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Redress: Book Talk with Author John Tateishi
June 27, 2020 @ 3:00 pm - 4:00 pm PDT
Saturday, June 27 at 3pm
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Author John Tateishi discusses his book, Redress: The Inside Story of the Successful Campaign for Japanese American Reparations, in conversation with Patricia Wakida, editor of Only What We Could Carry: The Japanese American Internment Experience.
Books are available for order at www.asiabookcenter.com. Choose ship to home or pick up in store at Eastwind Books of Berkeley, 2066 University Ave. Berkeley, CA 94704.
About the Book:
This is the true story of the Japanese American Citizens League’s fight for an official government apology and compensation for the imprisonment of more than 100,000 Japanese Americans during World War II. Author John Tateishi, himself the leader of the JACL Redress Committee for many years, is first to admit that the task was herculean in scale. The campaign depended on a unified effort but began with an acutely divided community: for many, the shame of “camp” was so deep that they could not even speak of it; money was a taboo subject; the question of the value of liberty was insulting.
Besides internal discord, the American public was largely unaware that there had been concentration camps on US soil, and Tateishi knew that concessions from Congress would only come with mass education about the government’s civil rights violations. Beyond the backroom politicking and verbal fisticuffs that make this book a swashbuckling read, Redress is the story of a community reckoning with what it means to be both culturally Japanese and American citizens; how to restore honor; and what duty it has to protect such harms from happening again. This book has powerful implications as the idea of reparations shapes our national conversation.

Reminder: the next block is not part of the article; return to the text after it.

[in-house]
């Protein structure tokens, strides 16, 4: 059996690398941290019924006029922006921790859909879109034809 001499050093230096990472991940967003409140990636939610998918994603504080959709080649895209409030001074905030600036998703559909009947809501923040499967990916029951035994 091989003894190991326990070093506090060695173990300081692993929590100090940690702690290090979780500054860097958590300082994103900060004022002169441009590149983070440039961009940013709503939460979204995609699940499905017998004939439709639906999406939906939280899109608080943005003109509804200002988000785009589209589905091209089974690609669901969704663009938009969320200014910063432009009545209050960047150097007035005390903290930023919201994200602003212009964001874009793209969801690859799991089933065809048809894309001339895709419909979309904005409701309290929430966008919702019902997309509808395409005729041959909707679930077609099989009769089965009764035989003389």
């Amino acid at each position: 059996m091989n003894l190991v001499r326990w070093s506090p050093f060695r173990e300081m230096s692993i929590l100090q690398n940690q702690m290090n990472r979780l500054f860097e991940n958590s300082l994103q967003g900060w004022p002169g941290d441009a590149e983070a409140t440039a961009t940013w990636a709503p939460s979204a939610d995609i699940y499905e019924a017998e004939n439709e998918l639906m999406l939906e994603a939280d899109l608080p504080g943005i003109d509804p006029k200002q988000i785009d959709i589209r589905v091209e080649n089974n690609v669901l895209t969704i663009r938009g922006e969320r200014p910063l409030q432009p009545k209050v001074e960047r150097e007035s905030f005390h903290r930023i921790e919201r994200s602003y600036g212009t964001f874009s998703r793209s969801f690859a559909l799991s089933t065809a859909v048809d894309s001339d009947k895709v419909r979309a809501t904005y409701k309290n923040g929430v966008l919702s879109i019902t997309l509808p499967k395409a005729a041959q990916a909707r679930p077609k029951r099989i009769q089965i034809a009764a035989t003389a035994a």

About the Speakers:
John Tateishi, born in Los Angeles, was incarcerated from ages three to six at Manzanar, one of America’s ten World War II concentration camps. He studied English Lit at UC Berkeley and attended UC Davis for graduate studies. He played important roles in leading the campaign for Japanese American redress, and as the JACL director, used the lessons of the campaign to help ensure that the rights of this nation’s Arab and Muslim communities were protected after 9/11.
Patricia Miye Wakida is a fourth generation Japanese American artist, writer, and community historian. For the past fifteen years, she has worked with numerous cultural institutions such as the Japanese American National Museum, Discover Nikkei, the Oakland Museum of California, and the Densho Encyclopedia project.
This event is sponsored by the Ethnic Studies Library, UCB, Eastwind Books of Berkeley, Asian Pacific American Student Development, UCB